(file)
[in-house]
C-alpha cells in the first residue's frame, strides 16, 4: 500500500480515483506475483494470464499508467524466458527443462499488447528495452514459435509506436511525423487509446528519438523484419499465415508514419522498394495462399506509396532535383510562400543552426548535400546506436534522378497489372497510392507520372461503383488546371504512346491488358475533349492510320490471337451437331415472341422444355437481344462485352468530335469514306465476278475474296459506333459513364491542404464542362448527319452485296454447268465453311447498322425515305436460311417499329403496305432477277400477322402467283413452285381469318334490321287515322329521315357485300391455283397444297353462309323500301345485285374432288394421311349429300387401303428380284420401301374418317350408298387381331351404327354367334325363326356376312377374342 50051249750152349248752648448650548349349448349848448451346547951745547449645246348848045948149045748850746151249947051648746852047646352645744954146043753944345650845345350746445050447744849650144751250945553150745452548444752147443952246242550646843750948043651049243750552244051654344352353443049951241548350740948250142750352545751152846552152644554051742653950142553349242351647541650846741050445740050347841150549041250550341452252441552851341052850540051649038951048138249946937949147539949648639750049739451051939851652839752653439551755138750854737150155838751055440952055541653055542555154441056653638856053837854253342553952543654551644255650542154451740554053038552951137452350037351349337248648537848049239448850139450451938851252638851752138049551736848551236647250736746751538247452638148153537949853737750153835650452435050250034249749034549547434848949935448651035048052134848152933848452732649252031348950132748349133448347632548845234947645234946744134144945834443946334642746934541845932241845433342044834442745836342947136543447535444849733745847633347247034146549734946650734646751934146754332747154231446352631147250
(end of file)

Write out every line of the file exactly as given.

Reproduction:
[in-house]
C-alpha cells in the first residue's frame, strides 16, 4: 500500500480515483506475483494470464499508467524466458527443462499488447528495452514459435509506436511525423487509446528519438523484419499465415508514419522498394495462399506509396532535383510562400543552426548535400546506436534522378497489372497510392507520372461503383488546371504512346491488358475533349492510320490471337451437331415472341422444355437481344462485352468530335469514306465476278475474296459506333459513364491542404464542362448527319452485296454447268465453311447498322425515305436460311417499329403496305432477277400477322402467283413452285381469318334490321287515322329521315357485300391455283397444297353462309323500301345485285374432288394421311349429300387401303428380284420401301374418317350408298387381331351404327354367334325363326356376312377374342 50051249750152349248752648448650548349349448349848448451346547951745547449645246348848045948149045748850746151249947051648746852047646352645744954146043753944345650845345350746445050447744849650144751250945553150745452548444752147443952246242550646843750948043651049243750552244051654344352353443049951241548350740948250142750352545751152846552152644554051742653950142553349242351647541650846741050445740050347841150549041250550341452252441552851341052850540051649038951048138249946937949147539949648639750049739451051939851652839752653439551755138750854737150155838751055440952055541653055542555154441056653638856053837854253342553952543654551644255650542154451740554053038552951137452350037351349337248648537848049239448850139450451938851252638851752138049551736848551236647250736746751538247452638148153537949853737750153835650452435050250034249749034549547434848949935448651035048052134848152933848452732649252031348950132748349133448347632548845234947645234946744134144945834443946334642746934541845932241845433342044834442745836342947136543447535444849733745847633347247034146549734946650734646751934146754332747154231446352631147250